Because Mr Hollinrake and others voted against the amendment none of this will happen. Kevin Hollinrake also said that “the government has no money only, only tax payer’s money”, and that “all this spending will have to be paid back”. So does he expect the people of this country to be taxed more instead of large corporations?

Professor Graham Scott, Hunmanby.

Freedom of choice

WHO does the food shopping for Phil Hunt – “Long term harm” (D&S Times letters, May 28). When my local supermarket starts to sell imported (tariff-free) Australian beef and American "chlorine washed" chicken I can either, choose to buy it, or continue to buy locally produced produce. My choice. I don’t need the Government, the EU, or Phil Hunt, to decide what I eat. The demand for such produce will soon dictate the level of imports.

I’m not sorry that my Brexit vote has caused Mr Hunt to have to think for himself, without his EU comfort blanket. This is democracy in action.

When we were in the EU and Animal Rights campaigners managed to stop us importing livestock from the EU, the EU insisted that imported beef (from the EU) when butchered and packaged here, had to be labelled “British Beef”.

That is, our Government had to lie to consumers in order to stop the export of livestock from the EU. So called, animal rights campaigners proclaimed this a victory, despite the fact that the carcasses exported had probably travelled the length and breadth of the EU as livestock, in cattle trucks (with no semblance of animal husbandry) prior to export.

Who threw our beef producers under a bus then? Also, how does reclaiming and managing our own fishing grounds equate to, “throwing them under a bus”?

It is unfortunate that the rear-guard of remainers are still unwilling to embrace the advantages of Brexit: world-wide free-trade, increased choice and cheaper prices. I recall the naysayers who said that free-trade agreements would take more than six years to achieve. I also recall Sedgefield Labour MP, Phil Wilson, threatening us with Hitachi and Nissan leaving. The remain campaign lost the argument. It is time they stopped spitting out their dummies and enjoyed the benefits of our re-found freedoms.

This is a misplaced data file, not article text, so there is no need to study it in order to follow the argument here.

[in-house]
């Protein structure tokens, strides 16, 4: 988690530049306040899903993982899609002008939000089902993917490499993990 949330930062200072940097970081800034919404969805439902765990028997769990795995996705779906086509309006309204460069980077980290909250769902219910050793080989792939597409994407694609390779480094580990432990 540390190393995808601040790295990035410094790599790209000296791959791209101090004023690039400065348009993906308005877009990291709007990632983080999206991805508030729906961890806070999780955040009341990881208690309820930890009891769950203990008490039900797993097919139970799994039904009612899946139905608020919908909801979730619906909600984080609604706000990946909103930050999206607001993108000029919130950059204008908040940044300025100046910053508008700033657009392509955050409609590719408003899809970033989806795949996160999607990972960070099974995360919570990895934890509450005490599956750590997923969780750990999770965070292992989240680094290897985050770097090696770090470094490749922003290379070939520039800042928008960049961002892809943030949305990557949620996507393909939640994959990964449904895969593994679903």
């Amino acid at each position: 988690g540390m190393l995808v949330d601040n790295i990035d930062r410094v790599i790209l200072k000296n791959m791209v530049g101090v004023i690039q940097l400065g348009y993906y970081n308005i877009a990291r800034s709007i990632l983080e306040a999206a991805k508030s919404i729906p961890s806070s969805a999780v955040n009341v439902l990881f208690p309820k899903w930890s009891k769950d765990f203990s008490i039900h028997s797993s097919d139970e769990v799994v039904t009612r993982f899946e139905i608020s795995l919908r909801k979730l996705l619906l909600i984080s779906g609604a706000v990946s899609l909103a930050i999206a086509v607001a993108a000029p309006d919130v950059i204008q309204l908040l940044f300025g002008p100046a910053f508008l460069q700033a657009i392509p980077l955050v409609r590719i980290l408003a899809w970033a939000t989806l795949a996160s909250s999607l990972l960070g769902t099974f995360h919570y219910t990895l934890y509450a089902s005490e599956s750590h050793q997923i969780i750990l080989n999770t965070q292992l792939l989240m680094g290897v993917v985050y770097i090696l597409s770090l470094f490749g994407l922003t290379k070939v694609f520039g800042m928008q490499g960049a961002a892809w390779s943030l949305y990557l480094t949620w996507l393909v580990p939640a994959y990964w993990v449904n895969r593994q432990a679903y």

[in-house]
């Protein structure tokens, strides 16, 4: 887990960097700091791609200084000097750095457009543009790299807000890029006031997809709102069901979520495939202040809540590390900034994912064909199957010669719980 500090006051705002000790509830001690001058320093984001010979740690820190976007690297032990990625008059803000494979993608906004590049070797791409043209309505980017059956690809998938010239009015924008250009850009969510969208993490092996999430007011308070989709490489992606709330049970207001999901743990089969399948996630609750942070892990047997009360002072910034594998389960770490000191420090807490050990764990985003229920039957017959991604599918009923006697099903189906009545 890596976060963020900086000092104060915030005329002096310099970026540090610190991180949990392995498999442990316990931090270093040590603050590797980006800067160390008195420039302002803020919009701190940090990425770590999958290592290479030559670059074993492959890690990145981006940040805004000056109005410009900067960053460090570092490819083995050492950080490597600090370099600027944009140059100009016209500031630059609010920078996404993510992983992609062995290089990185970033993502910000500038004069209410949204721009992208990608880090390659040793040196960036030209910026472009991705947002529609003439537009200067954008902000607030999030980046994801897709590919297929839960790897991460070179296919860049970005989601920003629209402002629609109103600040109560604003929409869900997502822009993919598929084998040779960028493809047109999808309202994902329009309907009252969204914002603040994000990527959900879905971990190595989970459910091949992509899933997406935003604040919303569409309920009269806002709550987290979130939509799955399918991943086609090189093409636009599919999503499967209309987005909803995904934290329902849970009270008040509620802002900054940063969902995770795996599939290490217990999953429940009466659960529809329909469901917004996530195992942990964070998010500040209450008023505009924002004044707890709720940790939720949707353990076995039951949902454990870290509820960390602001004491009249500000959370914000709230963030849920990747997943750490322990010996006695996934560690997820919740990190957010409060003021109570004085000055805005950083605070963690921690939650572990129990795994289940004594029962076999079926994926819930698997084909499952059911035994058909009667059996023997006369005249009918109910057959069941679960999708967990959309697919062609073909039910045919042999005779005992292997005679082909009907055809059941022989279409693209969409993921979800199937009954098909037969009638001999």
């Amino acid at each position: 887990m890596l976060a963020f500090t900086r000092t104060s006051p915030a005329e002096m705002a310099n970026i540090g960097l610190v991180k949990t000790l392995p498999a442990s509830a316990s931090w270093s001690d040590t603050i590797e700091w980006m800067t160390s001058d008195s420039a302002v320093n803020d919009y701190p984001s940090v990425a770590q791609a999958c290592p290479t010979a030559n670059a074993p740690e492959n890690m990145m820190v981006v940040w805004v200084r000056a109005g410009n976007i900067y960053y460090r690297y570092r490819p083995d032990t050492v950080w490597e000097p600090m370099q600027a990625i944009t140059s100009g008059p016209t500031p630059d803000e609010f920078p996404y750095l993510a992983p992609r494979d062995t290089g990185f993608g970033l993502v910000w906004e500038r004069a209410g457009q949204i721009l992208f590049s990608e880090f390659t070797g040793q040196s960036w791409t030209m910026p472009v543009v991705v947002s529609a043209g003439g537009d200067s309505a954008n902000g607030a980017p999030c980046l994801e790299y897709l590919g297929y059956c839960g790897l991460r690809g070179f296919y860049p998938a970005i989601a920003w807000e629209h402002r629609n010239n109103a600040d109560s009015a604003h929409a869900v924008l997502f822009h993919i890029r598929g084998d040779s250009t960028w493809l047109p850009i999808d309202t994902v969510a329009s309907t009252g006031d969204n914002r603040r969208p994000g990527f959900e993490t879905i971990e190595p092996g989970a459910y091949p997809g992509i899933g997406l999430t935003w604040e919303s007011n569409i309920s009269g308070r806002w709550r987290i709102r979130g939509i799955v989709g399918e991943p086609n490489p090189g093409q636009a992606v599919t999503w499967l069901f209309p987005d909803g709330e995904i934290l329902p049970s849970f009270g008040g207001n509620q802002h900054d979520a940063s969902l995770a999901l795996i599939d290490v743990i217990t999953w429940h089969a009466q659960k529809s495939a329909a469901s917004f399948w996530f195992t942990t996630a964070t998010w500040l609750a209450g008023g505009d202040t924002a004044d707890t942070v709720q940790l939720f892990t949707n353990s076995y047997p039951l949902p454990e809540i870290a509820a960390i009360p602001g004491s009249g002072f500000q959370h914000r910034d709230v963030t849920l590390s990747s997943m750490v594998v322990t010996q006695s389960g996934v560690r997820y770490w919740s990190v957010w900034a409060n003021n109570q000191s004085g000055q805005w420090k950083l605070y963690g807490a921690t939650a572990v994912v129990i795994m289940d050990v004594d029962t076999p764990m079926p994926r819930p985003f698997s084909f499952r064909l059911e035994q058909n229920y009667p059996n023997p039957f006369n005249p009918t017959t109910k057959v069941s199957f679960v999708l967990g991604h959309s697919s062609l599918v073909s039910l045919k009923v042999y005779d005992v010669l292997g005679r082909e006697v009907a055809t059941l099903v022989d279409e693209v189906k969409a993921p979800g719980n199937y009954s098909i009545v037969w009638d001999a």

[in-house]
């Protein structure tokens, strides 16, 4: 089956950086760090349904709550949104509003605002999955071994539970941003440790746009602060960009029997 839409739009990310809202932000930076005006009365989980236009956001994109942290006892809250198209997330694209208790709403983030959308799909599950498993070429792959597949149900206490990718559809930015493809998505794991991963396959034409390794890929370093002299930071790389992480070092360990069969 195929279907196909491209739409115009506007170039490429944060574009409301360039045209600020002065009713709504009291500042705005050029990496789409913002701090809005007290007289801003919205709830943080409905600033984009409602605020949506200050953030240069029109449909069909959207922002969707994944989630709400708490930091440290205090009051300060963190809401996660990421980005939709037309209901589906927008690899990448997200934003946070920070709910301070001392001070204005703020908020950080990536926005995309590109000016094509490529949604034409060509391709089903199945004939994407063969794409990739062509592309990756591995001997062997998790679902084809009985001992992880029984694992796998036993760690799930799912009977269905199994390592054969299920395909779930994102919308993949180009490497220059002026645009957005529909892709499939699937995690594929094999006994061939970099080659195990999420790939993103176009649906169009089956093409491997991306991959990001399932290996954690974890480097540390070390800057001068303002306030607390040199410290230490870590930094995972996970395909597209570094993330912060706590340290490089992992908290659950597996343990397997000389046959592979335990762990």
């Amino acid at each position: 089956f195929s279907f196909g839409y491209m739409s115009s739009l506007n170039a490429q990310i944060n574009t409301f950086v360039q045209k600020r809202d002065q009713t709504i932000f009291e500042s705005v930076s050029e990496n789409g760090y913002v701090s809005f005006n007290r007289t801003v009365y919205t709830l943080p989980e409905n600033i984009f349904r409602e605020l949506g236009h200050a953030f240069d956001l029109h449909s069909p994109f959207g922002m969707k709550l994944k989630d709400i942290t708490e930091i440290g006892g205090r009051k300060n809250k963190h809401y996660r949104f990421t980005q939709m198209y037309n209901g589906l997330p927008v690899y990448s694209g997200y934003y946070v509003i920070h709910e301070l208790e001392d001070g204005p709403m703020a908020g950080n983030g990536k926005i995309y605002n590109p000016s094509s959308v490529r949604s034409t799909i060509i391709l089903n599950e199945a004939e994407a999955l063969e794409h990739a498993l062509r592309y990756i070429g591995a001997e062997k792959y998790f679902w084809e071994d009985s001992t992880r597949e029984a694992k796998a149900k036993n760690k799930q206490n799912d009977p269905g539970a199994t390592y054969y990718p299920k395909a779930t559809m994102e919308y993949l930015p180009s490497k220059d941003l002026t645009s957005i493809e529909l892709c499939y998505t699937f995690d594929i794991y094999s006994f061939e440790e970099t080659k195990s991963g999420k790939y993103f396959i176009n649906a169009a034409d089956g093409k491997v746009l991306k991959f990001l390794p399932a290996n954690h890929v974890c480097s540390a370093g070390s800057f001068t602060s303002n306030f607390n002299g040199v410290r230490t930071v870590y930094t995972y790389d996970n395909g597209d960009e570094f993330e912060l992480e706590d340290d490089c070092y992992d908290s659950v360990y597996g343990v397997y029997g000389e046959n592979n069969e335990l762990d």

Alastair PG Welsh, Aycliffe Village.

Bank closures

AS one would expect, the forthcoming bank closures in Northallerton and Richmond have caused a wave of protest.

Business owners and the oldest and poorest members of society who are unlikely to have their own transport will probably be the worst affected.

Statistics show that over two thirds of the UK’s bank branches have closed in the last 30 years but more locally it is incredibly shocking to read that almost half of all the branches in Yorkshire closed between 2015 and 2020.

In recent times we’ve seen townships such as Boroughbridge, Ferryhill, Great Ayton, Hawes, Kirkbymoorside, Pateley Bridge and Shildon left without a single branch. When Filey, with a population of over 6,000 lost its last bank many were astounded and now Knaresborough’s last bank has shut meaning that the 15,000 residents now live in North Yorkshire’s largest town without a bank.

I believe that Barnard Castle, Easingwold, Haxby, Helmsley, Leyburn, Masham and Stokesley are all now down to just a single bank branch each and what happens when the closures of these are announced? The Lloyds bank television adverts make a mockery of the situation when they claim to be “by your side” having already closed hundreds of branches and now planning to close another 56 this year.

Apparently if bank closures continue at a similar level in the future, then every single remaining branch will have closed within a decade from now.

Dale Edwards, York.

Shopping habits

THEY say only two things are certain in this world, death and taxes. Well, the rich have knocked that on the head.

Only two things are certain in my world. I will never shop on Amazon, I will never buy anything made in China.

If you do not know why, you are asleep. Wake up.

Alexandra Bailey, Darlington.